Tore open the shutters, and threw up the sash.
The moon on the breast of the new fallen snow,
Gave the luster of mid-day to objects below;
When, what to my wondering eyes should appear,
But a miniature sleigh, and eight tiny reindeer,
With a little old driver, so lively and quick,
I knew in a moment it must be St. Nick.



More rapid than eagles his coursers they came,
And he whistled, and shouted, and call’d them by name:
“Now! Dasher, now! Dancer, now! Prancer and Vixen,
“On! Comet, on! Cupid, on! Donder and Blitzen;
“To the top of the porch! To the top of the wall!
“Now dash away! Dash away! Dash away all!”



As dry leaves that before the wild hurricane fly,
When they meet with an obstacle, mount to the sky;
So up to the house-top the coursers they flew,
With the sleigh full of toys — and St. Nicholas too:
And then in a twinkling, I heard on the roof
The prancing and pawing of each little hoof.

As I drew in my head, and was turning around,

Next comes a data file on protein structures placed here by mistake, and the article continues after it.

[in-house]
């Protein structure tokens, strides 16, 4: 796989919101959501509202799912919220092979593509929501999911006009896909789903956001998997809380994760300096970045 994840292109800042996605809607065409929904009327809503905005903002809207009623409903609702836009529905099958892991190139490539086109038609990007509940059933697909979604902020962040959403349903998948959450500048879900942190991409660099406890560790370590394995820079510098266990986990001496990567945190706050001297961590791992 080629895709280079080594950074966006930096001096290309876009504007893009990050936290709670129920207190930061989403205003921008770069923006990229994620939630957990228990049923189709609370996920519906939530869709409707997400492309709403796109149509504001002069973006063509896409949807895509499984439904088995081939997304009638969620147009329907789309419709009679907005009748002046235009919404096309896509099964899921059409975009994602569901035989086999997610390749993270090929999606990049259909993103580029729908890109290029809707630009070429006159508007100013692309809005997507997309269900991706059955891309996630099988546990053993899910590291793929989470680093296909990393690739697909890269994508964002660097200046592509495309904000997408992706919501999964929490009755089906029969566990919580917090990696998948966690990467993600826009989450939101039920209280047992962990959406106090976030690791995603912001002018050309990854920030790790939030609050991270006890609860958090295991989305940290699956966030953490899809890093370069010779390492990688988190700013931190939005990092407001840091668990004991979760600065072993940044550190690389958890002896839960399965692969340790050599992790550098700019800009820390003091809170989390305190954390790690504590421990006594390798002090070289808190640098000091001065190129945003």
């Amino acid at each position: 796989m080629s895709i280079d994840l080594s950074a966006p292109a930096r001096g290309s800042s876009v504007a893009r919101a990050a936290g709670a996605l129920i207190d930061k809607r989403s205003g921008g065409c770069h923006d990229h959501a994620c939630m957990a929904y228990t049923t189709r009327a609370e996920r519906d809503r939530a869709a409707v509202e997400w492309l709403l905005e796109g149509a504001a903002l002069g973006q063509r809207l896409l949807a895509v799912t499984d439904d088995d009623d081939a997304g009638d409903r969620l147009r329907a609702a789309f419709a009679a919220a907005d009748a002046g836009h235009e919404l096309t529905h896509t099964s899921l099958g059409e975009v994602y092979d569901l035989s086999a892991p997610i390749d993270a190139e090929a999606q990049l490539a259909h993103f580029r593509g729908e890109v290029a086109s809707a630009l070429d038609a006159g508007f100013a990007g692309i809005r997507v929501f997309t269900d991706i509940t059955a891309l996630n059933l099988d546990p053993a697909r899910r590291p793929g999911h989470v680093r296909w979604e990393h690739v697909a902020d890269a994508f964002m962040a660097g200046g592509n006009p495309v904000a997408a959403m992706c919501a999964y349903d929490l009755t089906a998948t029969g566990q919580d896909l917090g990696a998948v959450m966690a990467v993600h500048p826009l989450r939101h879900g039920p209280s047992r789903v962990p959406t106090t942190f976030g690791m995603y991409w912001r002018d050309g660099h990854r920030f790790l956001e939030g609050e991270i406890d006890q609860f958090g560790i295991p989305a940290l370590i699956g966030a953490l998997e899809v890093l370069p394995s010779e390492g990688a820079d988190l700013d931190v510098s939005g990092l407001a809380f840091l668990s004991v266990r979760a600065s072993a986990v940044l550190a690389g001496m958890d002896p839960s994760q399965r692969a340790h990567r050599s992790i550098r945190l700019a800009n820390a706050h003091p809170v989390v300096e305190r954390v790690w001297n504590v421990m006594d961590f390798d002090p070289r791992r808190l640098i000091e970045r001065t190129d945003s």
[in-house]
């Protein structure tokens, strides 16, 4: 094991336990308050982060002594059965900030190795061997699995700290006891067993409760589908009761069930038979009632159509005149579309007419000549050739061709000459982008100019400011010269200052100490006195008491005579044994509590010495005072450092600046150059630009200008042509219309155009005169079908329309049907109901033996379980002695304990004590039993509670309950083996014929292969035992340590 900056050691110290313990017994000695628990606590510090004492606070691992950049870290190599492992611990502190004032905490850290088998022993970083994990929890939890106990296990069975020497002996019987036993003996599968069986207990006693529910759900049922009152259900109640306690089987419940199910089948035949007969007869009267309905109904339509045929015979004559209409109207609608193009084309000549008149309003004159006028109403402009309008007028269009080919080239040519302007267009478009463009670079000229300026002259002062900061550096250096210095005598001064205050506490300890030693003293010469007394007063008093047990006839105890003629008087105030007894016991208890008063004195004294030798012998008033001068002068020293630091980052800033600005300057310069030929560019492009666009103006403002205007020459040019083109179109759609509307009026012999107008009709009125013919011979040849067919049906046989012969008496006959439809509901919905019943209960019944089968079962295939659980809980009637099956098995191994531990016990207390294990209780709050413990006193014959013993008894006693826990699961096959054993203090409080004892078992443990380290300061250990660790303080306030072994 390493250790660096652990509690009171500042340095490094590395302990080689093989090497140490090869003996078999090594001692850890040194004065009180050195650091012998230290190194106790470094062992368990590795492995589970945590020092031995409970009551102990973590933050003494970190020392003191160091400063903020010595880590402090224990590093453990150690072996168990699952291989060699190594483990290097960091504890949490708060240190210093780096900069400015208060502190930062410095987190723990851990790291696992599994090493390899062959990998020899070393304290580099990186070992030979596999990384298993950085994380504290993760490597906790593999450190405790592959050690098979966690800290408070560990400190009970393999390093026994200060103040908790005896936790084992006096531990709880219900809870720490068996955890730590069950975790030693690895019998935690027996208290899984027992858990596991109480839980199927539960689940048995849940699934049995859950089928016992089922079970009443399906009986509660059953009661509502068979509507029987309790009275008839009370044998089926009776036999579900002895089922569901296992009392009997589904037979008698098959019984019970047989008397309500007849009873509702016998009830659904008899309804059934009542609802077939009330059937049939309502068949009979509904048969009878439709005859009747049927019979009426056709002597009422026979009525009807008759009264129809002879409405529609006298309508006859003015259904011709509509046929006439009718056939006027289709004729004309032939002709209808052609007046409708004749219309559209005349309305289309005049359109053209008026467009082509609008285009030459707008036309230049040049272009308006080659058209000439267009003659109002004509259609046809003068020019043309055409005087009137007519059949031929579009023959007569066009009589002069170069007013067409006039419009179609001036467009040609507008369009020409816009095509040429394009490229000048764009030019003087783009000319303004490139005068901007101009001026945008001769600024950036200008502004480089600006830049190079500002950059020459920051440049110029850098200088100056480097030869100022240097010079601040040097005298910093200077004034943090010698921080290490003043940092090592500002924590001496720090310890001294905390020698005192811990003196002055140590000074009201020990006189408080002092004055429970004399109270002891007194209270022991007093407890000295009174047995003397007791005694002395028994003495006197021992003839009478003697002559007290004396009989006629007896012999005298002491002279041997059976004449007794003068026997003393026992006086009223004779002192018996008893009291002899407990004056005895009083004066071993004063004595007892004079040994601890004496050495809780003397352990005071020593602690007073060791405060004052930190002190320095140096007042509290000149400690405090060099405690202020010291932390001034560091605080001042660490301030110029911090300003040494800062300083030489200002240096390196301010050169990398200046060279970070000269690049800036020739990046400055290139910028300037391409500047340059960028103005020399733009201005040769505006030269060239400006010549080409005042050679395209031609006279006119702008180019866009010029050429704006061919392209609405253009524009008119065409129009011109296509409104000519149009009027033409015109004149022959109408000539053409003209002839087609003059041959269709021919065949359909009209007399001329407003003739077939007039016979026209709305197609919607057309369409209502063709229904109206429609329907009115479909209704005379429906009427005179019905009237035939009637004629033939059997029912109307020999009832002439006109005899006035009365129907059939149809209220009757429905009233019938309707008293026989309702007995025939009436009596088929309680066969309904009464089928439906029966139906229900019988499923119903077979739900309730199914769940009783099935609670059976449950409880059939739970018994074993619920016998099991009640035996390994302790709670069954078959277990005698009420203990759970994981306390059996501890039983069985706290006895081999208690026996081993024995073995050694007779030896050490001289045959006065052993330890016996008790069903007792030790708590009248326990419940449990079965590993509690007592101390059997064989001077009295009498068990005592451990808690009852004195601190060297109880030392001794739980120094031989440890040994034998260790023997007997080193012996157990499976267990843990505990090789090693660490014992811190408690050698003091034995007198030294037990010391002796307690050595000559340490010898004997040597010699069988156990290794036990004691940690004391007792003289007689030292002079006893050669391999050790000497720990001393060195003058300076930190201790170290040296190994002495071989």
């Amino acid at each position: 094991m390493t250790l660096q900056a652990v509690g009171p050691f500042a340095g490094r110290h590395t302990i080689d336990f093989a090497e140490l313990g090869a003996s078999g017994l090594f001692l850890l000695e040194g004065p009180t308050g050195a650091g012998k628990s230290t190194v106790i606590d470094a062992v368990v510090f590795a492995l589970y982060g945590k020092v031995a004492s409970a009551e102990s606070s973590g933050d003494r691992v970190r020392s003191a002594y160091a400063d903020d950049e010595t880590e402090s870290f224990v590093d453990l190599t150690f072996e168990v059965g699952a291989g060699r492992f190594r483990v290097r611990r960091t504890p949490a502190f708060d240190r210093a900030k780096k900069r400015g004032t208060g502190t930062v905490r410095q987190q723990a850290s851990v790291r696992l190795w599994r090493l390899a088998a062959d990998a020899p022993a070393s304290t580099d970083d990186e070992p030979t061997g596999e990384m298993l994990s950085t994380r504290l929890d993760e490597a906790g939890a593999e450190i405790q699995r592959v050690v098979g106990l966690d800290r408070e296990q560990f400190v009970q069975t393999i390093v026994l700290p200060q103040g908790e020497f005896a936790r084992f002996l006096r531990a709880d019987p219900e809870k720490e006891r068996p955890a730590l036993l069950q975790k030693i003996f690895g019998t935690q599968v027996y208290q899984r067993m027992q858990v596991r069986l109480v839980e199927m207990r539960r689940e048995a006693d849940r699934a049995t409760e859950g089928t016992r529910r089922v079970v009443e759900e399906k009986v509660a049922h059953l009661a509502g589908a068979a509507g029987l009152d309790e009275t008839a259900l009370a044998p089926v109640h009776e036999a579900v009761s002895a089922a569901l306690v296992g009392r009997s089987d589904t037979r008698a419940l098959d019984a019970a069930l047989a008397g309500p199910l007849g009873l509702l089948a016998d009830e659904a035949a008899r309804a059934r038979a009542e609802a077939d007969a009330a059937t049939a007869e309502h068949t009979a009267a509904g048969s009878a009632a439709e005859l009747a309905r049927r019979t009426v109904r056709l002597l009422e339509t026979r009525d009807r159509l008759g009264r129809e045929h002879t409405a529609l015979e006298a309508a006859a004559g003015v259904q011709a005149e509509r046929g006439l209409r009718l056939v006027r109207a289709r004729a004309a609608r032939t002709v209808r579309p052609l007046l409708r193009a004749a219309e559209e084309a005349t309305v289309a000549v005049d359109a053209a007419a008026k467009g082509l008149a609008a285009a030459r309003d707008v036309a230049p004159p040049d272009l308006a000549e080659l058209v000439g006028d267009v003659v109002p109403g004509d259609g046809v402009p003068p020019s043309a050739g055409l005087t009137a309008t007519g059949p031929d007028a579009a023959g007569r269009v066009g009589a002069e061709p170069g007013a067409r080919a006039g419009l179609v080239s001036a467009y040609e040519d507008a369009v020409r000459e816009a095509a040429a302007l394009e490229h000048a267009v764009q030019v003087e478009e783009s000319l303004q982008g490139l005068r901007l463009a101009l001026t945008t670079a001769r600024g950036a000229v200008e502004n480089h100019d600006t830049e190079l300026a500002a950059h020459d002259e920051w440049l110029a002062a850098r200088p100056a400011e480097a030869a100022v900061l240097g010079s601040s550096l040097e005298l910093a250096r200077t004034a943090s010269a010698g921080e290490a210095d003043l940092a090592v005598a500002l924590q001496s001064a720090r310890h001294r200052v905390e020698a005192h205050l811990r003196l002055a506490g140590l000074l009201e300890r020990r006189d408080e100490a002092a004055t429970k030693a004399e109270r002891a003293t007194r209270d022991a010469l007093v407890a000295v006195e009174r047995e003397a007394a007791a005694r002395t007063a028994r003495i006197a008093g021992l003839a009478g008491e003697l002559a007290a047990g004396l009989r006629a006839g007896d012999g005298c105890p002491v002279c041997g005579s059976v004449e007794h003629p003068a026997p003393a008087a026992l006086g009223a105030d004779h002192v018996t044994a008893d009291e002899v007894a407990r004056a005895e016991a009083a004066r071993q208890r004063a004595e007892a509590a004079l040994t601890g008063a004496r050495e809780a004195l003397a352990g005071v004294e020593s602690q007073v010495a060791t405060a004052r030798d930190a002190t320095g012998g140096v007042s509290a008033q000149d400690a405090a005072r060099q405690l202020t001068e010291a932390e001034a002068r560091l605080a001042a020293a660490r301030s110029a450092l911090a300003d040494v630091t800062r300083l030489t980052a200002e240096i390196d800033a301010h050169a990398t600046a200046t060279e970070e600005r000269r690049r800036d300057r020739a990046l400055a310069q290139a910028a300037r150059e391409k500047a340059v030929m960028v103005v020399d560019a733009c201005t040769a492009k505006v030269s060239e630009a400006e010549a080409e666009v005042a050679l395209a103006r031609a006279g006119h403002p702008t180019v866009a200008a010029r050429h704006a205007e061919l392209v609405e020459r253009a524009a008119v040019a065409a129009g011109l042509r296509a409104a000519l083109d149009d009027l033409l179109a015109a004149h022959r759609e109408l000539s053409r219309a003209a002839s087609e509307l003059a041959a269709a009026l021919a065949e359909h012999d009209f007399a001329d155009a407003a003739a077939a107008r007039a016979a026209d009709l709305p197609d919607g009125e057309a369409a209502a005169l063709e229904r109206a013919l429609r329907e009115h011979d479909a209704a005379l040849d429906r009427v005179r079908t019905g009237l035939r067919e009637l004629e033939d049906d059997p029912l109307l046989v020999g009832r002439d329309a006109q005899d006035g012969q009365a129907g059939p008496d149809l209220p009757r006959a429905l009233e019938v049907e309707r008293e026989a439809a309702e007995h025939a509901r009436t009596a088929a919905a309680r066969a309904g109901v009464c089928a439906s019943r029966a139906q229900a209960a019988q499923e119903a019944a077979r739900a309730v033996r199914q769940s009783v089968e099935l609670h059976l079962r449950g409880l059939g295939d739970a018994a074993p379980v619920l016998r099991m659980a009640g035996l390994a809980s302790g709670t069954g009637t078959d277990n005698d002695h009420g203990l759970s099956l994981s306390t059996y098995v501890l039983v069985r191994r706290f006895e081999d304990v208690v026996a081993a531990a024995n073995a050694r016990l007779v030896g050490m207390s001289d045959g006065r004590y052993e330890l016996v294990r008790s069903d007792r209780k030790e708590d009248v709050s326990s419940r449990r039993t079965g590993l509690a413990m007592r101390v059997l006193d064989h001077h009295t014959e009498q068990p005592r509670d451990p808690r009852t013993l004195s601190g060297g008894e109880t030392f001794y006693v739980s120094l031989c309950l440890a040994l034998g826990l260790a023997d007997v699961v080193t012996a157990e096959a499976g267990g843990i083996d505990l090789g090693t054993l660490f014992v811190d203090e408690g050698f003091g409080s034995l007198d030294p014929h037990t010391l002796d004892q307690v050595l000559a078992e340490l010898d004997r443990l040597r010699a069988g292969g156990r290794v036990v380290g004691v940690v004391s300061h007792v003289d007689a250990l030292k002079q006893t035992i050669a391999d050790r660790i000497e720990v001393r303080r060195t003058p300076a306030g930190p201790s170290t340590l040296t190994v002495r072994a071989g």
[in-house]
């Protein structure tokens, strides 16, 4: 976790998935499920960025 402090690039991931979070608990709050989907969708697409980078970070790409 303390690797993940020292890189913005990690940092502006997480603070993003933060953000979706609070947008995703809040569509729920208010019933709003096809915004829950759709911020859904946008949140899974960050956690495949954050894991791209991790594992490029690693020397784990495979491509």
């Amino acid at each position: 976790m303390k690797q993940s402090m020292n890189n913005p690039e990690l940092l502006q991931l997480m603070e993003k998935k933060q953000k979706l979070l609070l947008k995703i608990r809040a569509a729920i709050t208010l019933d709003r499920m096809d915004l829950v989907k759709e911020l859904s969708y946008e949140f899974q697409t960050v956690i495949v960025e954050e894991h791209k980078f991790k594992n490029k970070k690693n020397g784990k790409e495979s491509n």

Down the chimney St. Nicholas came with a bound:
He was dress’d all in fur, from his head to his foot,
And his clothes were all tarnish’d with ashes and soot;
A bundle of toys was flung on his back,
And he look’d like a peddler just opening his pack.



His eyes — how they twinkled! His dimples: how merry,
His cheeks were like roses, his nose like a cherry;
His droll little mouth was drawn up like a bow,
And the beard of his chin was as white as the snow;
The stump of a pipe he held tight in his teeth,
And the smoke it encircled his head like a wreath.
He had a broad face, and a little round belly
That shook when he laugh’d, like a bowl full of jelly:
He was chubby and plump, a right jolly old elf,
And I laugh’d when I saw him in spite of myself;
A wink of his eye and a twist of his head
Soon gave me to know I had nothing to dread.

He spoke not a word, but went straight to his work,